12 June 2006 by Published in: Civil War books and authors 7 comments

On Saturday, Susan and I visited a local independent bookseller. They actually have a much better selection of Civil War books than any of the local Barnes & Noble stores (I hate Barnes & Noble. However, that’s another rant for another day). Also, the best customers that Ironclad Publishing has are the independents, so I go out of my way to patronize the independents wherever and whenever possible, just because I feel compelled to support those who support us.

Being an independent bookseller, they also have a lot more latitude to focus on things of local interest and on local authors. However, I was unprepared for what I saw when I walked into the store on Saturday. There, in a very prominent position–an end cap–was an entire shelf dedicated to nothing but my work, with a little shelf tag that indicated that I was a local author. There was a second shelf tag, indicating that the book on Stuart’s Ride was forthcoming soon. I was blown away by this…I had no idea that my work was being featured to prominently in a town that has little interest in history as a general rule.

They had about half of my titles there, more than I had expected. I was, however, very surprised not to see a copy of the Monroe’s Crossroads book on the shelf, so Susan asked about it. The clerk said that he was certain that they had a copy of the book in stock, that he had just seen it recently. He looked, and, sure enough, no book. So, he went and checked on the computer, which indicated that it had not been sold and was still in inventory. We looked all over history and local interest, and even in the newly-arrived stuff that was waiting to be shelved, and we couldn’t find the thing anywhere.

The clerk concluded that the book had been the subject of a ten-finger discount. That somebody would shoplift one of my books absolutely blew me away. It simply never had occurred to me that someone would want one of my books enough to steal the thing. It hit me as bizarre and surrealistic, all at the same time. I’m not often left speechless, but on this occasion, I nearly was. I had no idea what to say about it, and I still don’t quite know what to make of it.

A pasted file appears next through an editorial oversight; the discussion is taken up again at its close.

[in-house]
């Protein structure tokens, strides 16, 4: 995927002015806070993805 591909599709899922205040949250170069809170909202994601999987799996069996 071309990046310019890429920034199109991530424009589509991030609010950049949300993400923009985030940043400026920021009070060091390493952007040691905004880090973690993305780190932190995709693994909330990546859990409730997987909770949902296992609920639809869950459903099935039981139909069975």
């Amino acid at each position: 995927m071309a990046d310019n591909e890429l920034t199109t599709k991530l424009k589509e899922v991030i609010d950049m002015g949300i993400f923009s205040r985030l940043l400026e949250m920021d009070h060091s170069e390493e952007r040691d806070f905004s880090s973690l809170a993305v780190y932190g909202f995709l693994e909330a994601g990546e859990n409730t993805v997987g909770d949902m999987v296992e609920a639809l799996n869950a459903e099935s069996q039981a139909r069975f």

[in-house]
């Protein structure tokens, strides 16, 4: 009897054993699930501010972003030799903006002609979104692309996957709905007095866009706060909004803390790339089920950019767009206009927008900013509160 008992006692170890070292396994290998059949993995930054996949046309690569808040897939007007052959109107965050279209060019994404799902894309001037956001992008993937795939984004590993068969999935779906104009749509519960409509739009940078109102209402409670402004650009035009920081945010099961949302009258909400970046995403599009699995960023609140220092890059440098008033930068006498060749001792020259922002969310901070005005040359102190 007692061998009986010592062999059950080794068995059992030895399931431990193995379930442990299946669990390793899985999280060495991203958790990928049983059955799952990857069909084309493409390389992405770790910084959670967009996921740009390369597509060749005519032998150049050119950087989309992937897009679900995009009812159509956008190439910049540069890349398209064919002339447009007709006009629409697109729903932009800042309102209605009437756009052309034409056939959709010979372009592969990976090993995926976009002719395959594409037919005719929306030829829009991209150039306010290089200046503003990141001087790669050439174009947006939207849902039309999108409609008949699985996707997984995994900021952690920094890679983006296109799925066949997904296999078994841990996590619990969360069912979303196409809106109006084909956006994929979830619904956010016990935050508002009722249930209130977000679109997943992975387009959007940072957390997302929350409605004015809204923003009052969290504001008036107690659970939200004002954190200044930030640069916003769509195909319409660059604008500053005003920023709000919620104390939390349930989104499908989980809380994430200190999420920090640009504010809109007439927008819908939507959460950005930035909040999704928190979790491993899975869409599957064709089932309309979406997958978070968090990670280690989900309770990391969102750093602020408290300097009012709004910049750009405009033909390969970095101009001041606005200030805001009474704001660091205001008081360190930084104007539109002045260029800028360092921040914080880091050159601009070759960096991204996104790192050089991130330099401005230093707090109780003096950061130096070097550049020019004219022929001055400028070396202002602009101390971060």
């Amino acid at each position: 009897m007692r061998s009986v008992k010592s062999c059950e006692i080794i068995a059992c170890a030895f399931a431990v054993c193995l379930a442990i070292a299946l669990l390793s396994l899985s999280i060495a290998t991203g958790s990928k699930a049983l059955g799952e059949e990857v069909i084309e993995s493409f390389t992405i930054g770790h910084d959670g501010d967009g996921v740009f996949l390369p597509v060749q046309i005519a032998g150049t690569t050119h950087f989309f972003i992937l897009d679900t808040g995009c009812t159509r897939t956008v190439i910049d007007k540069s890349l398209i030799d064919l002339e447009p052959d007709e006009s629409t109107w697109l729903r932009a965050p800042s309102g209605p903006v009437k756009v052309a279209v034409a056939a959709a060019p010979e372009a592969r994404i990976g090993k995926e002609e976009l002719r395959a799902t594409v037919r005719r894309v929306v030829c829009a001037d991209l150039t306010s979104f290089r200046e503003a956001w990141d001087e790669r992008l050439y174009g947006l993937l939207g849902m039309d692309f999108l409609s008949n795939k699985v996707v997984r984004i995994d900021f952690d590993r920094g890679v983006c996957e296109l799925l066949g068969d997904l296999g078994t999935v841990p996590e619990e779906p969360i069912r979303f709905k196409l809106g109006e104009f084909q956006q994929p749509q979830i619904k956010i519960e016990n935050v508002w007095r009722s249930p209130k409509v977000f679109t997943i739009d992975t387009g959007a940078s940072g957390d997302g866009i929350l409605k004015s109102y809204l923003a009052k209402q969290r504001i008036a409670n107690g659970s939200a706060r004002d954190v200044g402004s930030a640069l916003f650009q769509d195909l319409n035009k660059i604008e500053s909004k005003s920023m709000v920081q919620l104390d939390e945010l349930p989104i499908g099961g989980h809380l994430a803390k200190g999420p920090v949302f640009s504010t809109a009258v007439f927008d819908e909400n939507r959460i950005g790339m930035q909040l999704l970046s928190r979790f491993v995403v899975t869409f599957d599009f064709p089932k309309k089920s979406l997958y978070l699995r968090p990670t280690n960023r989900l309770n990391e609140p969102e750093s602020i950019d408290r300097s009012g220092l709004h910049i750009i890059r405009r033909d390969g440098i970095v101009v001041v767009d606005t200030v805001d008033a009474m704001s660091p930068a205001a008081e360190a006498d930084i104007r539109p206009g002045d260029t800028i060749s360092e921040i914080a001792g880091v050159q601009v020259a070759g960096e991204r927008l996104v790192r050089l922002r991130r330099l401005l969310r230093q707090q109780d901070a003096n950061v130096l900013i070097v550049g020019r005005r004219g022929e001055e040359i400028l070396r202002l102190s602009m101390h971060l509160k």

That I’m never going to get rich doing this sort of work is something I realized long ago, and it’s something I’m comfortable with. Therefore, it’s just bizarre that somebody would steal one of my books. I thought only best-selling authors had that happen. ๐Ÿ™‚

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Comments

  1. Tom
    Mon 12th Jun 2006 at 11:32 pm

    Eric – I once had a friend that worked at a Christian Bookstore and told me that one of the things that he was most suprised at when he started was the amount of theft the store had. Here a store dealing strictly with God, was constantly ripped off. Man is certainly a strange beast.

  2. Tue 13th Jun 2006 at 1:43 am

    Another employee might have been reading it in the bathroom ala George Costanza with the art book at Brentano’s. Your cavalry books might be just as relaxing as impressionist art.

  3. Tue 13th Jun 2006 at 9:18 am

    Tom,

    Okay, you got me there. That is definitely more bizarre.

    Eric

  4. Tue 13th Jun 2006 at 9:19 am

    Drew,

    LOL. Good point. Good material to take a dump by. ๐Ÿ™‚

    Eric

  5. Tue 13th Jun 2006 at 9:46 am

    Actually, Mr. Wittenberg, don’t feel so complimented. I stole the book to put under the short leg of my kitchen table. I looked all over the store until I found one the perfect thickness, and your… what did you call it… Monroe’s Crossroads book was the perfect size. Table’s nice and level now!

    Maybe when I get a chance, I’ll read it. Then again, maybe not.

    Light-finger Louie

    ๐Ÿ™‚

  6. Tue 13th Jun 2006 at 9:52 am

    LOL. I figured that there had to be a good explanation for it. ๐Ÿ™‚

    Eric

  7. Tue 13th Jun 2006 at 1:06 pm

    Oddly enough, that episode of Seinfeld was on in syndication in the St. Louis area last night. “I’m sorry sir, this book is flagged…”

    LOL

    Brett

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